The MetaMetrics "Lexile Framework for Reading" is one of the best known methods of measuring text complexity and monitoring a student's reading ability. The new "Common Core [Educational] Standards" being adopted across the country call for a sweeping increase in text complexity, so understanding how to calculate the Lexile level of a text or the Lexile reading range appropriate for a child is becoming more important than ever. Parents, teachers and students alike can benefit from the use of Lexile calculator tools.
How can I Calculate a Child's Reading level?
Most schools using the Lexile system have purchased Lexile testing programs. However, if you are a parent or teacher looking for additional options, there are a wide array of diagnostic programs offered online. Achieve 3000, Ed Gate, National Geographic, Houghton Mifflin Harcourt, Pearson, Scholastic and many other educational or textbook companies offer free or subscription-based services designed to calculate a K-12 student's Lexile level and to provide supplemental reading instruction.
Can a Student's Lexile Level be Determined by Grade?
Not all third-, fifth- or 10th-grade students read at exactly the same level. There are charts that list the Lexile reading range commonly found in each grade (K-12); however, parents and teachers should be careful not to rely extensively on these charts. Some students may be reading well above or below the Lexile reading level typically found at their grade level. Instruction and text selection should be differentiated based on students' individual interests and abilities.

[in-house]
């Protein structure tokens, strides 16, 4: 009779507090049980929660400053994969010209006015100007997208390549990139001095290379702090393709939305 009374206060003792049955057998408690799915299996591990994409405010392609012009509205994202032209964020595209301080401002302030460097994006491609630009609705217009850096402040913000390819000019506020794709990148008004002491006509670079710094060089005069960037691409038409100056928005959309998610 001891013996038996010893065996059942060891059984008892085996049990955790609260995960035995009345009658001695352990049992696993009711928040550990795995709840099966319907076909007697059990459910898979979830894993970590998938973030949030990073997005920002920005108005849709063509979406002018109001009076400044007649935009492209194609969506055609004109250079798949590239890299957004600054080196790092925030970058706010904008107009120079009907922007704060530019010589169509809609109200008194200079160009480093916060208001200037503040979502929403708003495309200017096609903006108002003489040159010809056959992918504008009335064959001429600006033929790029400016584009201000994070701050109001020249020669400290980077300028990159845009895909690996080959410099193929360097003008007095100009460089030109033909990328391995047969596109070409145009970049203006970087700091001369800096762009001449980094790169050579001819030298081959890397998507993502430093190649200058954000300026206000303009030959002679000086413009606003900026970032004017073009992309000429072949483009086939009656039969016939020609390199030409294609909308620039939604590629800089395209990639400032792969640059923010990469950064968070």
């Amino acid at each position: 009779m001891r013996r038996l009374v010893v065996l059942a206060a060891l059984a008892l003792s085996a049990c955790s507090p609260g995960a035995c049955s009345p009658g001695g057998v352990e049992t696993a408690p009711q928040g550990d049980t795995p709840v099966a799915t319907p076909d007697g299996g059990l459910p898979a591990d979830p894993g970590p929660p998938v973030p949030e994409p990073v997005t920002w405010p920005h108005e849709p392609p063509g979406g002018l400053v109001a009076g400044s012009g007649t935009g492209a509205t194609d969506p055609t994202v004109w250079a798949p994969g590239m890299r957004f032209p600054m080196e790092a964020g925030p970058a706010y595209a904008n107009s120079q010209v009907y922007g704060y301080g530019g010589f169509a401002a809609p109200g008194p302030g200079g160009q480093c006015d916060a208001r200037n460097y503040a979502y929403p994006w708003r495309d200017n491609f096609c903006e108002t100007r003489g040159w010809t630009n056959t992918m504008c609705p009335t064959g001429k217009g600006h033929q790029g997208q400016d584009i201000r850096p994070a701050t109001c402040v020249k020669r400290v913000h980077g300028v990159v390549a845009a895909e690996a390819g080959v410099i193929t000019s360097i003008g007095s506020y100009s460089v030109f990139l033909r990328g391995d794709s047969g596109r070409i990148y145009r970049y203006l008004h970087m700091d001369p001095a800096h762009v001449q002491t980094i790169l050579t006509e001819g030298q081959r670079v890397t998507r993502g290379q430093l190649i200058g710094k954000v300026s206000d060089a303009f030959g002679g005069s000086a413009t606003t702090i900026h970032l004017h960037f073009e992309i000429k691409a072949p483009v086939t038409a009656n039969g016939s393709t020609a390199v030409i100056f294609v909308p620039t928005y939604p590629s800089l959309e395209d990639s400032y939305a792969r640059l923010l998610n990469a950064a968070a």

How Can I Calculate the Lexile Level of a Text?
To calculate the Lexile level of a text, you will need to go to the Lexile website to use its software (at lexile.com/analyzer). You will type in a portion of the text you wish to analyze and then you will get the results. The software will review things like the rarity of the selection's vocabulary, the length and complexity of sentences and other variables that affect a text's reading difficulty.
Where Can I Find Books Already Labeled by Lexile Level?
If you do not want to spend your time typing paragraphs of text into proprietary software, there are other options. Educational publisher Scholastic has a handy chart allowing you to browse through books already sorted by Lexile level (at scholastic.com). Other publishers offer similar systems. Once you know your child's reading level, ordering him books should be a snap. Additionally, Common Core Standards (at corestandards.org) also provides parents and teachers with a list of exemplar texts listed by grade and text difficulty level.
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